• “Dentist’s chair” or similar activities – activities that involve alcohol being poured directly into the mouth of the customer by members of staff are prohibited unless they relate to a person who is not able to drink without assistance because of a disability.

 Drinking water

Free potable (drinking) water must be provided to customers on request where it is reasonably available.

Small measures

If the following drinks are sold or supplied for consumption on the premises they must be available in the following measures:

  • Beer or cider – half pint.
  • Gin, rum, vodka or whisky – 25 ml or 35 ml.
  • Still wine in a glass – 125 ml.

In addition, customers must be made aware of the availability of small measures by including details of them on menus, price lists or other printed material which is available to customers on the premises.

If a customer orders one of the drinks mentioned above, but does not specify the measure, they must be made aware that the small measure is available. This condition does not apply to drinks that have been made up in advance ready for sale or supply in a securely closed container.

The remaining two conditions apply to premises with a licence or certificate that authorises the sale or supply of alcohol for consumption on or off the premises.

Age verification

An age verification policy must apply to the premises in relation to the sale or supply of alcohol.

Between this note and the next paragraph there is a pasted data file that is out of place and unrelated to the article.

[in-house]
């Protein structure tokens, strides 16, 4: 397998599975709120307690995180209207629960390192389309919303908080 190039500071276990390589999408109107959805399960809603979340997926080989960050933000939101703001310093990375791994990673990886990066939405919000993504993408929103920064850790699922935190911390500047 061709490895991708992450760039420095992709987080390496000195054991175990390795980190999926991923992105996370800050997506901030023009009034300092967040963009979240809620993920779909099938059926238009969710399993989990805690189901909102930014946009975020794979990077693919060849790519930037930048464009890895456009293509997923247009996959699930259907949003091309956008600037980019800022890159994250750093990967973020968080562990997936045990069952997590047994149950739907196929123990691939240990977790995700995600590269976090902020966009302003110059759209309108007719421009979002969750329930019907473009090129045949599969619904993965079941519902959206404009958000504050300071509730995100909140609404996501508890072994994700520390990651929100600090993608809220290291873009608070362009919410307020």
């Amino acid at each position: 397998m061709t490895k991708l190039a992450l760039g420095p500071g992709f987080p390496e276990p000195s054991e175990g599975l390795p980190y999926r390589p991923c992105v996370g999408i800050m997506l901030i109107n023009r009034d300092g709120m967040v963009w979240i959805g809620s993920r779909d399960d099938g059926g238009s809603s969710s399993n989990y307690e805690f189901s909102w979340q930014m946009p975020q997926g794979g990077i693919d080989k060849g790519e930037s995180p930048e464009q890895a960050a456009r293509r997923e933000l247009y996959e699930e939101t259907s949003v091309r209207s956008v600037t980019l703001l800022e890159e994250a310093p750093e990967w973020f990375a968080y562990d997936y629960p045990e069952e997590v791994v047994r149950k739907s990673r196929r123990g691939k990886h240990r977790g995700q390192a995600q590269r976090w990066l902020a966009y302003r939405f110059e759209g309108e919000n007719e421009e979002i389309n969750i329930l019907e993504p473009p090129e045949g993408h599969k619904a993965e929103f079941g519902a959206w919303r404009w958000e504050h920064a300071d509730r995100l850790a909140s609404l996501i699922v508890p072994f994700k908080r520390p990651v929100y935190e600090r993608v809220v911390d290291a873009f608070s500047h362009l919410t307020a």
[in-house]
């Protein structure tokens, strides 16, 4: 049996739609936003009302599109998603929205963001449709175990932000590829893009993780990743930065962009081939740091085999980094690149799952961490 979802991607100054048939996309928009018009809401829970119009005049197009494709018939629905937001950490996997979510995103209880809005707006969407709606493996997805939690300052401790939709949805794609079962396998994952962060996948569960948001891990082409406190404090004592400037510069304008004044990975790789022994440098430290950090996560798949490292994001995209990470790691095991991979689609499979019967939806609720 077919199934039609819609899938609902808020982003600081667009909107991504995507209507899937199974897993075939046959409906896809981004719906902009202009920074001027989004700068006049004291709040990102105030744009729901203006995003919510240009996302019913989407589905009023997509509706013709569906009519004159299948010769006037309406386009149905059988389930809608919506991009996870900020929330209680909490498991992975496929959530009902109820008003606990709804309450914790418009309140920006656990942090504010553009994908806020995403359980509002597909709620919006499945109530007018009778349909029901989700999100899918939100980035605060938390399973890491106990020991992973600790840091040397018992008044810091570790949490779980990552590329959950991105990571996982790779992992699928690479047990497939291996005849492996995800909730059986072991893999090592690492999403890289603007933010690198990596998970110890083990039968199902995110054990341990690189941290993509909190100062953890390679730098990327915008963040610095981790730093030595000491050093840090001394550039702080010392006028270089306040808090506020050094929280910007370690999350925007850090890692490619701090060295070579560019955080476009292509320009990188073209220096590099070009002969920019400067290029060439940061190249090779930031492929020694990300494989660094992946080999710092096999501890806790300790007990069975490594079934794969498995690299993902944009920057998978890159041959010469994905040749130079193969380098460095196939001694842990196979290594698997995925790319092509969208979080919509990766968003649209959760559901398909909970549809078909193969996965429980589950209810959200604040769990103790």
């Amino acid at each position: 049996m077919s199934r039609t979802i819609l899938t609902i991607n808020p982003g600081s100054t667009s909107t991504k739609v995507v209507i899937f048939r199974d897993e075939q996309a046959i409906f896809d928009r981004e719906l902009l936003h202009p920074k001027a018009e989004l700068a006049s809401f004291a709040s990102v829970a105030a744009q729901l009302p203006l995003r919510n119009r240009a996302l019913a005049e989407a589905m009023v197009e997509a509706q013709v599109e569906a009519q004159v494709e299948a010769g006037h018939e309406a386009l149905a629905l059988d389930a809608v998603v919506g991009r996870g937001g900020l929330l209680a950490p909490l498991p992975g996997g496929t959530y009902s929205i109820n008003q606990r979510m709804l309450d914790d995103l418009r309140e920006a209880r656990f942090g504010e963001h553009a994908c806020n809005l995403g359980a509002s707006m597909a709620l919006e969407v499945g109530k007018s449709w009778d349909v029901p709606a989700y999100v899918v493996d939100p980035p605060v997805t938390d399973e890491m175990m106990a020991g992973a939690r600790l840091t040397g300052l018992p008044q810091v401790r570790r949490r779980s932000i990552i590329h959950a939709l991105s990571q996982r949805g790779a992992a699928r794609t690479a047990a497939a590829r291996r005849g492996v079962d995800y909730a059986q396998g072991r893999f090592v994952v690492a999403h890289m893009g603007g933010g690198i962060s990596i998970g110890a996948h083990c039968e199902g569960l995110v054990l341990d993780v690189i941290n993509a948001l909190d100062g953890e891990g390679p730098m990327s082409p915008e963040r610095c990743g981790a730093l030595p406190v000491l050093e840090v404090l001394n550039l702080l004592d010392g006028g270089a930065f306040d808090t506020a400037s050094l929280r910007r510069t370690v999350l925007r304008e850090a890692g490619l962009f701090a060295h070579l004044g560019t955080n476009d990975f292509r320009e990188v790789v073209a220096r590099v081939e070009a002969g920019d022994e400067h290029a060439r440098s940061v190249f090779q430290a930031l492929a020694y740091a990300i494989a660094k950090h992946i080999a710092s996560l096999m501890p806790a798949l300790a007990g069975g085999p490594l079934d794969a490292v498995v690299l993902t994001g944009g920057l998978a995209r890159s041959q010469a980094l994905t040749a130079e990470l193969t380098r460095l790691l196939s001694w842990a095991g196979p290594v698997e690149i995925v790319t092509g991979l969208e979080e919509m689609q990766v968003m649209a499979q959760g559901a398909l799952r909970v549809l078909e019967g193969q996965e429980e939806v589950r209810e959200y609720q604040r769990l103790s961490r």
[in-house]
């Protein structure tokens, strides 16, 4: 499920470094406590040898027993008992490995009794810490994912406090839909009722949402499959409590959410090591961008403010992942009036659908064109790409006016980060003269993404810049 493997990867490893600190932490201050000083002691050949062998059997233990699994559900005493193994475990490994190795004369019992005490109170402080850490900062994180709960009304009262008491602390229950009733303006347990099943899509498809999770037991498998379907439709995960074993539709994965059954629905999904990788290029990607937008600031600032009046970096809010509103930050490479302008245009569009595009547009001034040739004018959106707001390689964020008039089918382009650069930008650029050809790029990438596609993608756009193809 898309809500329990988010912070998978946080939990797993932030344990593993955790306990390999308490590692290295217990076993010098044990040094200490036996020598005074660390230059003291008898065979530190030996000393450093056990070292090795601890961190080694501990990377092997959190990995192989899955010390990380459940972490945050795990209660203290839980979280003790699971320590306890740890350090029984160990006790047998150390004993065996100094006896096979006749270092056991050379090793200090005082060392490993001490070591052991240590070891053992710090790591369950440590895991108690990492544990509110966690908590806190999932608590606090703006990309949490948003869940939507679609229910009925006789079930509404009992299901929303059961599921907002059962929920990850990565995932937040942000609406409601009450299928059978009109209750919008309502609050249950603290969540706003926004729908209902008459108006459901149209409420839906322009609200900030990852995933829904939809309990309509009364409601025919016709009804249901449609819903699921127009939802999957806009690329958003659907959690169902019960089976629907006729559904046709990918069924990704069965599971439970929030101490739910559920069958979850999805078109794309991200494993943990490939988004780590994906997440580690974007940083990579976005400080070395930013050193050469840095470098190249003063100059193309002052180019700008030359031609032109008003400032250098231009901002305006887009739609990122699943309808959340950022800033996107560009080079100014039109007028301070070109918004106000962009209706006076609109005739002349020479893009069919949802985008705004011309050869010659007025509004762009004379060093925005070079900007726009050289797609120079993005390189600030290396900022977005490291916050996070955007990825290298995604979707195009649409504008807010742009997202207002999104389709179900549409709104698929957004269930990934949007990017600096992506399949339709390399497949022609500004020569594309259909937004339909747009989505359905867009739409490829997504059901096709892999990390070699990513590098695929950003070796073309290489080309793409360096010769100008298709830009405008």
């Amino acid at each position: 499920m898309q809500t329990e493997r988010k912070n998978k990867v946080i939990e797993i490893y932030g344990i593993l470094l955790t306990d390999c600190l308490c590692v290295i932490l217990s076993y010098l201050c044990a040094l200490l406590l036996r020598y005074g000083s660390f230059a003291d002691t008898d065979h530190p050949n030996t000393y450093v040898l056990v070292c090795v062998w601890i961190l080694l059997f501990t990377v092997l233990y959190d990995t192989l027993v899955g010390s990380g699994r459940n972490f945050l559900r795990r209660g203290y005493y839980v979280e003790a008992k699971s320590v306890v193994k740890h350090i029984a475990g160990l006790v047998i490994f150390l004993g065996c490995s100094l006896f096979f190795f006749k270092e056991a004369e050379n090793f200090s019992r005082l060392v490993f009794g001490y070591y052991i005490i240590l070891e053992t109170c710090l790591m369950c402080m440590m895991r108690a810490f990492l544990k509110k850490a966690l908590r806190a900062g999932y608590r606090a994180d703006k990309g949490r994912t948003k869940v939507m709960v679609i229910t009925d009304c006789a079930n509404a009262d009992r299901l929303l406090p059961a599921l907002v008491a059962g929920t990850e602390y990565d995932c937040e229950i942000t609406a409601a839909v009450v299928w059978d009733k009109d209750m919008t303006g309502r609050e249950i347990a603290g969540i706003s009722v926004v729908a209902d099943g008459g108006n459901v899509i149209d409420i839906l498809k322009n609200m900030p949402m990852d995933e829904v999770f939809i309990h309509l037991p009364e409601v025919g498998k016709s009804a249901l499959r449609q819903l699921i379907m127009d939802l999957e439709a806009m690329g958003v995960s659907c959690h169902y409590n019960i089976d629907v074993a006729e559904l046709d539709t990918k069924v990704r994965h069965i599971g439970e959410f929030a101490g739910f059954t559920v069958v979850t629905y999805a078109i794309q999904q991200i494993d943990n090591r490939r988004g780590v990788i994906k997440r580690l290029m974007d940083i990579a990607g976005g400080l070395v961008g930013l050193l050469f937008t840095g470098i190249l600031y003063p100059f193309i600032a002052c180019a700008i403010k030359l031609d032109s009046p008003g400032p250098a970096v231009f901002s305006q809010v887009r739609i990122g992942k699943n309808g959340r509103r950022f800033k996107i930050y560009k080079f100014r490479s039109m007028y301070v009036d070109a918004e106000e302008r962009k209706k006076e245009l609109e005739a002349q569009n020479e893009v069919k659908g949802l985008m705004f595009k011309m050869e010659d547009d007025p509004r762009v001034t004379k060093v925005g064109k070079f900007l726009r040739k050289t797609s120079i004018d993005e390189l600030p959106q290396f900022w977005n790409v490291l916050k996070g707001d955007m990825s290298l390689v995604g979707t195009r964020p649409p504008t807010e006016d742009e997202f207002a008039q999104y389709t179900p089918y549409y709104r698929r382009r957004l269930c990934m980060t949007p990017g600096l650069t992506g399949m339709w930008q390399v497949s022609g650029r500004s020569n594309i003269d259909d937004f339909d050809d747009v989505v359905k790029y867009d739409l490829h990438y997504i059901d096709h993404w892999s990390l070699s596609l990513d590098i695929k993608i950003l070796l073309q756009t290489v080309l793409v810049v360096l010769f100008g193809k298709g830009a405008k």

The policy must require, as a minimum, that individuals who appear to be under the age of 18 years of age must not be served alcohol unless they are able to produce appropriate identification on request. Identification which is accepted as proof of age must bear the holder’s photograph, date of birth, and either a holographic mark or ultraviolet feature. Examples of acceptable identification include passports, photo card driving licences, military identification or proof of age cards which carry the PASS (Proof of Age Standards Scheme) hologram.

Best practice schemes such as “Challenge 21” or “Challenge 25” can form part of an acceptable age verification policy. All relevant staff must be made aware of the existence and content of the age verification policy which applies at the premises.

The supply of alcohol at the premises must be carried on in accordance with the age verification policy.

Sale of alcohol below permitted price

Alcohol must not be sold or supplied for consumption on or off the premises for a price less than the permitted price.

The “permitted price” is calculated by reference to the amount of duty plus VAT. Detailed guidance on how to make the calculation and the calculator to determine permitted prices for each product are available on the Gov.UK website: Click Here.

As their name suggests, the conditions are mandatory and it is essential to ensure compliance with them. Failure to comply with any condition attached to a licence or certificate is a criminal offence, which on conviction is punishable by an unlimited fine or up to six months’ imprisonment. In addition, or as an alternative, breach of a condition may lead to the premises licence or club premises certificate being the subject of a review application.

CONTACT DETAILS

Fraser Brown Solicitors
84 Friar Lane, Nottingham NG1 6ED
E: dlucas@fraserbrown.com
T: 0115 959 7139

 

Related articles